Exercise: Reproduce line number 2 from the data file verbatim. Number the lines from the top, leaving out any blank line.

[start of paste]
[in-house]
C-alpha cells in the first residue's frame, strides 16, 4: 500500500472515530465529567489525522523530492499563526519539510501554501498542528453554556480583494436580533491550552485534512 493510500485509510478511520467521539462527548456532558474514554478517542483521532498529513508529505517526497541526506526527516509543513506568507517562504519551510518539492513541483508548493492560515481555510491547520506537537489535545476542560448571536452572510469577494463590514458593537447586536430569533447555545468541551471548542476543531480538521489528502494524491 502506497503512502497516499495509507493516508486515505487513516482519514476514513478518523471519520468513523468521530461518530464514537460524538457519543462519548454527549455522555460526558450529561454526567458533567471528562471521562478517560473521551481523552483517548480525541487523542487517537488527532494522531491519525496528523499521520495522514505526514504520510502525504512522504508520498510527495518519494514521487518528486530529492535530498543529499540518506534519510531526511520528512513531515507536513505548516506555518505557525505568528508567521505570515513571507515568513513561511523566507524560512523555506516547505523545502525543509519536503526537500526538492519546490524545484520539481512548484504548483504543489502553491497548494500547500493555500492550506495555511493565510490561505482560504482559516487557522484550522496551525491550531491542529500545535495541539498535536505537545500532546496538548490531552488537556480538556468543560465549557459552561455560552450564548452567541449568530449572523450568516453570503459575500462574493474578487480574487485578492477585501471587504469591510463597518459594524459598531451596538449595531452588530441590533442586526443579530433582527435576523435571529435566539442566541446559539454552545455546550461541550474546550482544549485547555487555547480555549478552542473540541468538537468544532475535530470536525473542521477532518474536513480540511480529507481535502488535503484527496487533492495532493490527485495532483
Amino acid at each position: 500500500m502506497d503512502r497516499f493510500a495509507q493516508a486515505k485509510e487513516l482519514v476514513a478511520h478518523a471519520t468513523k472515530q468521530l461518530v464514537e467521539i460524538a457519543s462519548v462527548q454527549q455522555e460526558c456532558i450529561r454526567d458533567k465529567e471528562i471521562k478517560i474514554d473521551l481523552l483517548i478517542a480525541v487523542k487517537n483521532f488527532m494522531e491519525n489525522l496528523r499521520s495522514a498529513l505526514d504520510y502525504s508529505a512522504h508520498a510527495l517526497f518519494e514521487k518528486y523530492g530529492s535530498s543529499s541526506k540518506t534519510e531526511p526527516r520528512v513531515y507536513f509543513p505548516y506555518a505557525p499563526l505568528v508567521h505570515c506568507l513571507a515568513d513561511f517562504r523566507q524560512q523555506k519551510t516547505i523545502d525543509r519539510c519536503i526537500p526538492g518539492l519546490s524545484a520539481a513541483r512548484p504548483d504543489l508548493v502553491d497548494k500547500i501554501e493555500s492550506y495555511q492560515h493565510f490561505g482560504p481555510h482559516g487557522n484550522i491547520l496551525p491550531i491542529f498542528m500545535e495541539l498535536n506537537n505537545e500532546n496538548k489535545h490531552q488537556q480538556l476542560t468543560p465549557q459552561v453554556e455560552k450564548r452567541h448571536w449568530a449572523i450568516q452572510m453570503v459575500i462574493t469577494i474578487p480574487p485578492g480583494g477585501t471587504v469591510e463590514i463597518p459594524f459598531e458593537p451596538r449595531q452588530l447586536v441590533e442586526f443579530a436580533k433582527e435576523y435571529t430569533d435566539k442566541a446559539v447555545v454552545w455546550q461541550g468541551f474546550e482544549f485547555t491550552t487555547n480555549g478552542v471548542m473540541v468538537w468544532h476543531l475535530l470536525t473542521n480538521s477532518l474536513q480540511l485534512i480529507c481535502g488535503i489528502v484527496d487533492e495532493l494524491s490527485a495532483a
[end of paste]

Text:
C-alpha cells in the first residue's frame, strides 16, 4: 500500500472515530465529567489525522523530492499563526519539510501554501498542528453554556480583494436580533491550552485534512 493510500485509510478511520467521539462527548456532558474514554478517542483521532498529513508529505517526497541526506526527516509543513506568507517562504519551510518539492513541483508548493492560515481555510491547520506537537489535545476542560448571536452572510469577494463590514458593537447586536430569533447555545468541551471548542476543531480538521489528502494524491 502506497503512502497516499495509507493516508486515505487513516482519514476514513478518523471519520468513523468521530461518530464514537460524538457519543462519548454527549455522555460526558450529561454526567458533567471528562471521562478517560473521551481523552483517548480525541487523542487517537488527532494522531491519525496528523499521520495522514505526514504520510502525504512522504508520498510527495518519494514521487518528486530529492535530498543529499540518506534519510531526511520528512513531515507536513505548516506555518505557525505568528508567521505570515513571507515568513513561511523566507524560512523555506516547505523545502525543509519536503526537500526538492519546490524545484520539481512548484504548483504543489502553491497548494500547500493555500492550506495555511493565510490561505482560504482559516487557522484550522496551525491550531491542529500545535495541539498535536505537545500532546496538548490531552488537556480538556468543560465549557459552561455560552450564548452567541449568530449572523450568516453570503459575500462574493474578487480574487485578492477585501471587504469591510463597518459594524459598531451596538449595531452588530441590533442586526443579530433582527435576523435571529435566539442566541446559539454552545455546550461541550474546550482544549485547555487555547480555549478552542473540541468538537468544532475535530470536525473542521477532518474536513480540511480529507481535502488535503484527496487533492495532493490527485495532483